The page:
The talk is of a real Premiership, a real competition, of perhaps a French revolution with Gérard Houllier and Arsène Wenger bringing down Old Trafford, the hated Bastille of English football society. Of David O'Leary whipping on his boyos, and perhaps even Emmanuel Petit returning with a touch of iron for the barrack square of foreign legionnaires at the Sidi-bel-Abbes of the King's Road.
But you have to wonder where the fantasies will end – and when all the cascades of television cash which have poured into this most self-regarding of leagues will be converted into the hard currency of a genuine scrap.
Talk is cheap and much of it might have been provoked by a round of Flaming Ferraris, the tipple of the City's young gods of the universe revving up to the edge of the cliff. The Premiership should guard against a similar fall. Of course there will be no shortage of spectacle or talent to admire, and at places like Middlesbrough and Fulham any lack of realism about championship pretensions will surely be softened by, respectively, the diamond hard talent of Alen Boksic and the burgeoning talent of Louis Saha. But the sideshows will not matter if the season is, once again, denied the oxygen of challenge and intrigue. Manchester United have been allowed to turn the Premiership into a ritual and ritual is for Sunday morning not Saturday afternoon.
The league is many things but it is not, as one national newspaper claimed this week, "the greatest league in the world's greatest sport", and we should remember this if we want to avoid too deep a disappointment in the next nine months. The problem is a terrible imbalance of strength and winning instinct, one which cannot be wiped away by small victories. United ripped away all challengers hard and early last season, and they walked home. It is a reality that high hopes and fancy talk cannot dispel.
One antidote to the heaviest of the euphoria about new levels of competition is a phone call to the bookmakers, who do not suspect heavily that the guardians of the Bastille are about to hand over the keys. United are 8-11. Arsenal and Liverpool are 9-2, Leeds are 8-1, Chelsea tens, and if you really want to walk on the wild side you can have Spurs at 50-1. Bolton Wanderers are 1,500-1. These are not the odds of a league of world supremacy, of wafer thin margins, but the formalities of a canter.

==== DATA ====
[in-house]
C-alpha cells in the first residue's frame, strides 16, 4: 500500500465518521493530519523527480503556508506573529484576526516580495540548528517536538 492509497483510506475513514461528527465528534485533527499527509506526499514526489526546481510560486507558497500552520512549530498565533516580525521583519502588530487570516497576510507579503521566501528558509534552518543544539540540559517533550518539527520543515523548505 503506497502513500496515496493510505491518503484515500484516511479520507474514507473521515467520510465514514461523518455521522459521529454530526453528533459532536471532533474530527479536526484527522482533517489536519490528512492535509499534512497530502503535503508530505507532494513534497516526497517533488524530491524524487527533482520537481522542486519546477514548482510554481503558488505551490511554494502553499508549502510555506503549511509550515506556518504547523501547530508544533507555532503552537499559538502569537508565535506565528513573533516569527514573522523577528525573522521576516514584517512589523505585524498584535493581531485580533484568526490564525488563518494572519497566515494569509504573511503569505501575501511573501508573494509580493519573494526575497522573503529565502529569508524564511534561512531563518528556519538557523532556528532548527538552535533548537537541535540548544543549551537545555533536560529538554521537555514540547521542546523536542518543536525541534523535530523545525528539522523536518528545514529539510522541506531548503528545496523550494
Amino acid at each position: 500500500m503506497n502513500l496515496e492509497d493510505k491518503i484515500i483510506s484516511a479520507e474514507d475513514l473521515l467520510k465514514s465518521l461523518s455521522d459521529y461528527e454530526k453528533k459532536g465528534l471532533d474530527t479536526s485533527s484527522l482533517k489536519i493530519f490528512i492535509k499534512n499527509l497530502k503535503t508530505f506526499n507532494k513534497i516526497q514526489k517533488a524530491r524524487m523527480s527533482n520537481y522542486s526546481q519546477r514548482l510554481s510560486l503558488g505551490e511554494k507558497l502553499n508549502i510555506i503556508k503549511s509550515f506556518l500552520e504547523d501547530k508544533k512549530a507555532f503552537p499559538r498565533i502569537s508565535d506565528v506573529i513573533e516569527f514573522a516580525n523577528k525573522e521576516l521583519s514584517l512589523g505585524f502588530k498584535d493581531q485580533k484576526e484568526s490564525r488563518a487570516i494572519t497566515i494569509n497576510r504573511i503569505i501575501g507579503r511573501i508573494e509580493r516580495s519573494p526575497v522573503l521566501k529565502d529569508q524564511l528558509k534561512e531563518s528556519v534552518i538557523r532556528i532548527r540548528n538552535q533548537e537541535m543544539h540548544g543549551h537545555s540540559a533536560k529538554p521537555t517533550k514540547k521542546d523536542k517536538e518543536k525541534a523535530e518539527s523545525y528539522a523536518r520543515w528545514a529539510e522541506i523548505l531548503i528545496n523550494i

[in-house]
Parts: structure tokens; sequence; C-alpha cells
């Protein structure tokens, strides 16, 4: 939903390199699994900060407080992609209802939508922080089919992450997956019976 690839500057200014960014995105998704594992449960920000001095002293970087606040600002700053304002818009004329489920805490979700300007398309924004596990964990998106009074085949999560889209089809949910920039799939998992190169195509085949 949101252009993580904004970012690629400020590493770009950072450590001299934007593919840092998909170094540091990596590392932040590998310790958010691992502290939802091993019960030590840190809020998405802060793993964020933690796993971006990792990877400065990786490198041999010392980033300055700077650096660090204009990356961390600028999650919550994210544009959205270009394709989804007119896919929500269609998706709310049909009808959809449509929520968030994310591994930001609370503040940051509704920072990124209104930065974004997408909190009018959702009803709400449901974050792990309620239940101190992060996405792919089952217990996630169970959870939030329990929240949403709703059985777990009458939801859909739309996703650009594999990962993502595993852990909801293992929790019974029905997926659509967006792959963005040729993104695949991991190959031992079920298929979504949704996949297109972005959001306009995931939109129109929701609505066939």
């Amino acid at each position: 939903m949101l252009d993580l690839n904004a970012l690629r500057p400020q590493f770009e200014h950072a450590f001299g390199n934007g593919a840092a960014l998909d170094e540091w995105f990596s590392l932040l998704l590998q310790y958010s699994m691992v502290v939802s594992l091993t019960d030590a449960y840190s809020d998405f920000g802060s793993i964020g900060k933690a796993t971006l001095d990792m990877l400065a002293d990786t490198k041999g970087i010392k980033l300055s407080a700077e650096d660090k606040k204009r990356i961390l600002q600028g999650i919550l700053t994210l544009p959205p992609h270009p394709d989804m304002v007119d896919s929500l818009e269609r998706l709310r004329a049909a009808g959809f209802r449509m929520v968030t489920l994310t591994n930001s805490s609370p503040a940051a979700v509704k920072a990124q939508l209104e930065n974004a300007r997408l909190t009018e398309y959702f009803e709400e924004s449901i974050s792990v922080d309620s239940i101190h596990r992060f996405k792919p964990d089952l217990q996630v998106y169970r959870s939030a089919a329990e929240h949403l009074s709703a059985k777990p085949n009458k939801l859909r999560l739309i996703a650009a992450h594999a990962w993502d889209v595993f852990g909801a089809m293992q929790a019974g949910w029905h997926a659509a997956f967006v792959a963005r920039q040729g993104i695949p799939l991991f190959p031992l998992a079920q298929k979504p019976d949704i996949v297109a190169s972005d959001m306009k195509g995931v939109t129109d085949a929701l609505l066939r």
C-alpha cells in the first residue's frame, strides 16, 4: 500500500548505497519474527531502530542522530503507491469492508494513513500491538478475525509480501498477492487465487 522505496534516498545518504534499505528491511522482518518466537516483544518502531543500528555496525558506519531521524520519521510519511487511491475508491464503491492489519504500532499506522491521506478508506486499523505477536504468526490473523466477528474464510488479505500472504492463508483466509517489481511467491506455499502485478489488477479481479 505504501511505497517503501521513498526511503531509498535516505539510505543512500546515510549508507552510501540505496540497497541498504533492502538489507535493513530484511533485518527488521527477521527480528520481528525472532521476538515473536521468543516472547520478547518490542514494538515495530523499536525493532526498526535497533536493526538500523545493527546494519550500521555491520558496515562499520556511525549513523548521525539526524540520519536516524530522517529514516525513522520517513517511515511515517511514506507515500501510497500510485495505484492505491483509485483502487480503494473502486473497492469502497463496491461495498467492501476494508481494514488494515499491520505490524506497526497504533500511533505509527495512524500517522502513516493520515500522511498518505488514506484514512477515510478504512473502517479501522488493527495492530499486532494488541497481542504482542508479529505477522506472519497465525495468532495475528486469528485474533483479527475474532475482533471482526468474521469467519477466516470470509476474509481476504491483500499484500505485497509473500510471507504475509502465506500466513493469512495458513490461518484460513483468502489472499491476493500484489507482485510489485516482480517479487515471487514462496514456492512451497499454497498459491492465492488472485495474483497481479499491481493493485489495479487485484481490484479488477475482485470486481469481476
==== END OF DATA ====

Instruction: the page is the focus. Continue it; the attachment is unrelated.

In Italy Juventus are 2-1, Roma 9-4 and Milan and Lazio are 100-30. In Italy they anticipate a race and even in Spain, where Real Madrid have united Zinedine Zidane and Luis Figo, Barcelona's chances are rated two full points better than those of Liverpool or Arsenal. The implication for the Premiership is huge and pressing. It does not have many more opportunities to make a genuine league of itself.
Yes, it has the glamour of big names and if in the past some of them have been more than a little shop soiled, United's investment of £47 million in Juan Sebastian Veron and Ruud van Nistelrooy is unquestionably gilt-edged. But in the last three years, as United's grip has tightened so remorselessly, the Premiership has lost an edge which in America, the world's most sensitive sports market, is preserved by the very legislation of the ultimately television-friendly National Football League. Transfers are controlled in a system which would have Veron playing not for United but for Bolton. The Americans realise, as of course do the Italians and the Spaniards and the Germans, current holders of the European Cup, that a league without true competition is a body without a heart.